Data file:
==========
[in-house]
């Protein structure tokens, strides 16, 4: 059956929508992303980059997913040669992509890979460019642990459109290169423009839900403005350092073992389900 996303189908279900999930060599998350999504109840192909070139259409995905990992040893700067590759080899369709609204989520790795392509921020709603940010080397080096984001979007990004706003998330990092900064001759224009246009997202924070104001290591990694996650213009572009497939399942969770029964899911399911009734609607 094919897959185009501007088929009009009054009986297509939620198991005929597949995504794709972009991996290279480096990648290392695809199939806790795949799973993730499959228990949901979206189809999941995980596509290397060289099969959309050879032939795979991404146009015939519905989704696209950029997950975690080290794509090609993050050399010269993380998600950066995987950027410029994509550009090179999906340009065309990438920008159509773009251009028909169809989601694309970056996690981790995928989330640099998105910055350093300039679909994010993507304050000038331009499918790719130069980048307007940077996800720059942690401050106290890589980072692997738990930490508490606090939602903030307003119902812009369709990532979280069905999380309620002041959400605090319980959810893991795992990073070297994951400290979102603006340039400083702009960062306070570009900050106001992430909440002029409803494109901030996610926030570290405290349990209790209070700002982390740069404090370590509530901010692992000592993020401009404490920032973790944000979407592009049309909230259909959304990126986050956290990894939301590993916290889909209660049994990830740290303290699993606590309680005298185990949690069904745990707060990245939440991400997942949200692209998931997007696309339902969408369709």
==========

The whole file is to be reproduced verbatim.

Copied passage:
[in-house]
């Protein structure tokens, strides 16, 4: 059956929508992303980059997913040669992509890979460019642990459109290169423009839900403005350092073992389900 996303189908279900999930060599998350999504109840192909070139259409995905990992040893700067590759080899369709609204989520790795392509921020709603940010080397080096984001979007990004706003998330990092900064001759224009246009997202924070104001290591990694996650213009572009497939399942969770029964899911399911009734609607 094919897959185009501007088929009009009054009986297509939620198991005929597949995504794709972009991996290279480096990648290392695809199939806790795949799973993730499959228990949901979206189809999941995980596509290397060289099969959309050879032939795979991404146009015939519905989704696209950029997950975690080290794509090609993050050399010269993380998600950066995987950027410029994509550009090179999906340009065309990438920008159509773009251009028909169809989601694309970056996690981790995928989330640099998105910055350093300039679909994010993507304050000038331009499918790719130069980048307007940077996800720059942690401050106290890589980072692997738990930490508490606090939602903030307003119902812009369709990532979280069905999380309620002041959400605090319980959810893991795992990073070297994951400290979102603006340039400083702009960062306070570009900050106001992430909440002029409803494109901030996610926030570290405290349990209790209070700002982390740069404090370590509530901010692992000592993020401009404490920032973790944000979407592009049309909230259909959304990126986050956290990894939301590993916290889909209660049994990830740290303290699993606590309680005298185990949690069904745990707060990245939440991400997942949200692209998931997007696309339902969408369709």